Content marketing is anything designed primarily to inform the consumer as a means of engagement. It predates the Internet by more than a century, however because the Internet, and especially inbound marketing, require fresh content in previously unimaginable quantities, it has never been more difficult to create enough of it and make it all productive.
Here are 5 things to remember as you’re creating content for your audience:
Consumers are overwhelmed by marketing messages. For yours to be noticed, you have to speak directly to your audience and address its needs. That means targeting on a level rarely possible in traditional media. Drill into your sales data to identify your most profitable product or service, then find out who’s buying. A spa client of ours originally defined their target audience as women from 18 to 60 years old. We found that the customers for their most profitable product were professional women between the ages of 35 and 52 who were concerned with “age management.” That level of specificity enables you to choose the best channel for your message and to craft it to grab the audience’s attention.
People will quickly disengage if your content is all about is your company and its products. Monitor the channels your audience uses to learn about their concerns, then address them. Encourage comments. Ask questions. For the Maine Lobster Festival, we ask, “What is your favorite way to have lobster at home?” It generates lots of feedback, which means we’ve engaged the audience. Get off your own page. Monitor and use other companies’ Facebook pages. Participate in LinkedIn groups and discussion forums for people who use what you sell. Offer advice, a new perspective, or even your services. Consumers are delighted when a company reaches out like that.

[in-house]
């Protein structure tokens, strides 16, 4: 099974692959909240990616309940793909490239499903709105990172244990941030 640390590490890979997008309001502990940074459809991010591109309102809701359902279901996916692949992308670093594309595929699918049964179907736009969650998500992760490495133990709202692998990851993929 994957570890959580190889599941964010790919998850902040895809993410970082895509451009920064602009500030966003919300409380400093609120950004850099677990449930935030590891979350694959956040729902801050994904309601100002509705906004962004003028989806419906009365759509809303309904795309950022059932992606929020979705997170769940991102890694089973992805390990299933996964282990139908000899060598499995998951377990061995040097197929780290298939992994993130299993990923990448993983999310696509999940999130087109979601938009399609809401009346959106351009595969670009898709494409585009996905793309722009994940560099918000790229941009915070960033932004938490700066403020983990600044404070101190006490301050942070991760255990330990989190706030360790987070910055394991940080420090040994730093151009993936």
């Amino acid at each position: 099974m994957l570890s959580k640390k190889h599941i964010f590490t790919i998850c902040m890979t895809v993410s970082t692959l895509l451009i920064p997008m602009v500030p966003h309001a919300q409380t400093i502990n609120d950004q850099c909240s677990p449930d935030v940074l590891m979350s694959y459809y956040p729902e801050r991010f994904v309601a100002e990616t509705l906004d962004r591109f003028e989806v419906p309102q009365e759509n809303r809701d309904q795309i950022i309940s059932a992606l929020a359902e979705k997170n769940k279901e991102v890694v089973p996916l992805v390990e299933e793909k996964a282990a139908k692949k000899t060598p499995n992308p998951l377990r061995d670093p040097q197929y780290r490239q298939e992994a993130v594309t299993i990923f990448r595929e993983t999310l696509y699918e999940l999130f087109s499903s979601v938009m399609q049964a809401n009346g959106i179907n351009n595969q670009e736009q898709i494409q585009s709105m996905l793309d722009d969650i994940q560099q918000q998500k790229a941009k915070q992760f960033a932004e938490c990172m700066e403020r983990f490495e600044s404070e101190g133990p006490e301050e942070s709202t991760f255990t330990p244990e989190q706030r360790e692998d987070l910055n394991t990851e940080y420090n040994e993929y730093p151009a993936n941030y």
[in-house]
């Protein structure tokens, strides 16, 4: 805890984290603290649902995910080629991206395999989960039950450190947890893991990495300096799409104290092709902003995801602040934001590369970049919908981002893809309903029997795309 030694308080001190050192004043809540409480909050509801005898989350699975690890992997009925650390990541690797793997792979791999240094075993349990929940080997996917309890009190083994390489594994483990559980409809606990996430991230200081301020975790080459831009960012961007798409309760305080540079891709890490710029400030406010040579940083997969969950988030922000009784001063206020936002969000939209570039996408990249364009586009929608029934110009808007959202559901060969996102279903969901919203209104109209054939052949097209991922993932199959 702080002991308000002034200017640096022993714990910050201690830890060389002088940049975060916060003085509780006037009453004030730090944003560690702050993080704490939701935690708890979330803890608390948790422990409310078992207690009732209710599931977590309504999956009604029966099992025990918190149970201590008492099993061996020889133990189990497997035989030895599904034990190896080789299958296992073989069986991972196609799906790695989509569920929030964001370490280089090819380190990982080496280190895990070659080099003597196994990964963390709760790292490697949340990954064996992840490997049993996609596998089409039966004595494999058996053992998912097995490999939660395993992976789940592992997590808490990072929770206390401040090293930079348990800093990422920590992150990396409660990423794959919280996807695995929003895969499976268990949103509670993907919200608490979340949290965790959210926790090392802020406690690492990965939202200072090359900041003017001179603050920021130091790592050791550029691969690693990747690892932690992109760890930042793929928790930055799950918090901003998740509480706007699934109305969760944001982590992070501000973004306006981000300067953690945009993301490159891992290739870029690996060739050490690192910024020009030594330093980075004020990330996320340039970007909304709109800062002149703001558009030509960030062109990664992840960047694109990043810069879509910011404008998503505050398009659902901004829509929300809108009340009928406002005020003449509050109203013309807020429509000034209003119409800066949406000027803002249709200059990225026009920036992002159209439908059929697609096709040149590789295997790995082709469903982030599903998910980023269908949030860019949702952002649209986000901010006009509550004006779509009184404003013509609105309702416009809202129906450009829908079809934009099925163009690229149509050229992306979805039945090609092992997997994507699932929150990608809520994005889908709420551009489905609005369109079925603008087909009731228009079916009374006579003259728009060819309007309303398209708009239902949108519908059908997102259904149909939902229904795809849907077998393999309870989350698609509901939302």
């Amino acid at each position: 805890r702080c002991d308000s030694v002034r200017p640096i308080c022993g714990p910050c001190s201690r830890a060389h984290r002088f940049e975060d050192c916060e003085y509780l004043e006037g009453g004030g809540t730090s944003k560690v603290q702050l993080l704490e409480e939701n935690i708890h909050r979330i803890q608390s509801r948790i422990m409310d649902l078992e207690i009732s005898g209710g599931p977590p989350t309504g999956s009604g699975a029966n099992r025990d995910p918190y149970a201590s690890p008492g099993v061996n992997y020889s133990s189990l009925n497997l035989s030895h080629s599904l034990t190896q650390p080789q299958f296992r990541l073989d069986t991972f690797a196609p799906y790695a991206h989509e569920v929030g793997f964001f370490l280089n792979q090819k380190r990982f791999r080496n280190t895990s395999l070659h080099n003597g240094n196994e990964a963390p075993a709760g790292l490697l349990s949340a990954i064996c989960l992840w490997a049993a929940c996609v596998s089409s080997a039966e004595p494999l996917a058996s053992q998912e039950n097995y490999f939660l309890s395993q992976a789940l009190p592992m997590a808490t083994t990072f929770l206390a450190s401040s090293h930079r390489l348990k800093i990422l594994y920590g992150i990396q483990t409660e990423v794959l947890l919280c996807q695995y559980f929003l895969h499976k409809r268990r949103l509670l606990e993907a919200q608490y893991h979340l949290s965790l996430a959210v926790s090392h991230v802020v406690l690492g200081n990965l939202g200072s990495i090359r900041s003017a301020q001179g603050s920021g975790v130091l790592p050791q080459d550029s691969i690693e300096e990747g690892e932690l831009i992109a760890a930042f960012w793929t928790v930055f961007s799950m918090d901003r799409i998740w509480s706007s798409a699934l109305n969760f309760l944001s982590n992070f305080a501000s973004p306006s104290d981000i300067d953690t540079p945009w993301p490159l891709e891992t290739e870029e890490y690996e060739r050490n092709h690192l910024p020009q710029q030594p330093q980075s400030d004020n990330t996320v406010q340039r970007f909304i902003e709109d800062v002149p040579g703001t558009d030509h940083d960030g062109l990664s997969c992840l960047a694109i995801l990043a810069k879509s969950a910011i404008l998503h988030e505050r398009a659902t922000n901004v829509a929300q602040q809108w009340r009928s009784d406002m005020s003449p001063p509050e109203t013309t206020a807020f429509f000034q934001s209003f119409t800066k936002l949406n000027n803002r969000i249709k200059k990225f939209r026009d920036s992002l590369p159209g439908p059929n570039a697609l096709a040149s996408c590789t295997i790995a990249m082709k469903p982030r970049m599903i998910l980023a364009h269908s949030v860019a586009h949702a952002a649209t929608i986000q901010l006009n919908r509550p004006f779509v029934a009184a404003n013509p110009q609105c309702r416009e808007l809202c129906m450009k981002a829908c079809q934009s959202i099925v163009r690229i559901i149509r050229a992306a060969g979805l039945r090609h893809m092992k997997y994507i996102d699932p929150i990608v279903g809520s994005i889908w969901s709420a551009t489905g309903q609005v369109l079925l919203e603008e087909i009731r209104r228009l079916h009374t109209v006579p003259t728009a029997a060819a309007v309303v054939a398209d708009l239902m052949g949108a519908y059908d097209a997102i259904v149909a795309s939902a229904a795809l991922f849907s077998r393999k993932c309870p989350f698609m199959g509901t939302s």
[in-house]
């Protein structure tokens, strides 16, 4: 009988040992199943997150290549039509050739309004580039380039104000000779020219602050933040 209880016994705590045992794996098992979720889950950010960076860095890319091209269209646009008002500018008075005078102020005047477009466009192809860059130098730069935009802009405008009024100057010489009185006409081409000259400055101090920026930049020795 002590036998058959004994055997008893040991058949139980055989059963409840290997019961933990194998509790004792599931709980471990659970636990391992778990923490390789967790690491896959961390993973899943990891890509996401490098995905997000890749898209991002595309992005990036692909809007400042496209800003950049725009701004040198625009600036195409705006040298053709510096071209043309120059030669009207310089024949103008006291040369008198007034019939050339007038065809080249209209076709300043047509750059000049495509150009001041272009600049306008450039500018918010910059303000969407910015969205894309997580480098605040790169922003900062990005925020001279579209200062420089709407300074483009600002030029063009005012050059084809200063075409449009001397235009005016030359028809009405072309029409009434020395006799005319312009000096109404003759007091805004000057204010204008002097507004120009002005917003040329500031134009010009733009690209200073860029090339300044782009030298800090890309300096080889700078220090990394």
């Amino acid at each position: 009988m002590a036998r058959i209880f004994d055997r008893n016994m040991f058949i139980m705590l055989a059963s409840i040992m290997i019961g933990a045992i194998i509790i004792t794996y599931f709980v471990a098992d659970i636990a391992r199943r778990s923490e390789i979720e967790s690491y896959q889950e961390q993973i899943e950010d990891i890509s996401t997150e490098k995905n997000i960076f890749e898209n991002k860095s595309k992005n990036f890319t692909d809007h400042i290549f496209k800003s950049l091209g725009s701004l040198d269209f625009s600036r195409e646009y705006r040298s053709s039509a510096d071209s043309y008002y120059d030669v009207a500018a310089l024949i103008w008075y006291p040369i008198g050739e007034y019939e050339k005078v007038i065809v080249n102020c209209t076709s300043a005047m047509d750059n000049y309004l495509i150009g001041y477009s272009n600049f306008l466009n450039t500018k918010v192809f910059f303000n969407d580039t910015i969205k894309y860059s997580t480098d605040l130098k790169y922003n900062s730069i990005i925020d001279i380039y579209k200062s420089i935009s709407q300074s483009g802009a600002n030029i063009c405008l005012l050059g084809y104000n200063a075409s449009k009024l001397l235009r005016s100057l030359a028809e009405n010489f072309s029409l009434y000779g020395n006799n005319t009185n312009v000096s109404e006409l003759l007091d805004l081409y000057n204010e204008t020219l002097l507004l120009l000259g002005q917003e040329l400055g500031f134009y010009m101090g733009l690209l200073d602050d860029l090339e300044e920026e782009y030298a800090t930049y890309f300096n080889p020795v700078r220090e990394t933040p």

On your own website, you can set your own style. When posting to social channels, understand the demographics and abide by the lexicons and expectations of the users. How you engage a professional group on LinkedIn will differ from how you approach consumers on Pinterest. This can get complicated, so develop a content plan, outlining what content you will post to each channel, when and why. Every post should have a clear business objective.
4. Answer people’s questions
The fastest way to surprise and delight readers, drive search engine optimization and bring leads to your inbound funnel is to identify questions that readers have and answer them. This includes complex questions. Instead of hiding behind a statement like, “We custom-quote every project to fully meet the client’s unique requirements,” do the hard work. Lay out all the complexities of the subject and address them, in a series of blog posts if need be. Google wants you to answer questions that consumers ask. And users who find it useful will share it. About 20% of searches on Google have never been searched before, so don’t just react. Proactively answer questions to make yours the first answer that pops up when someone asks it.
Create content for readers and craft it for search engines. The human brain can comprehend visuals thousands of times faster than text, so use photos and videos as much as possible. Optimize your posts for keywords and phrases, not only to be a top result for relevant searches, but also to avoid being a top result when you’re not relevant. If you’re a restaurant, for example, you don’t want to show up for every restaurant search in Maine — just the ones concerning your town or region.
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Excerpted from Mainebiz, Oct 14, 2013 edition.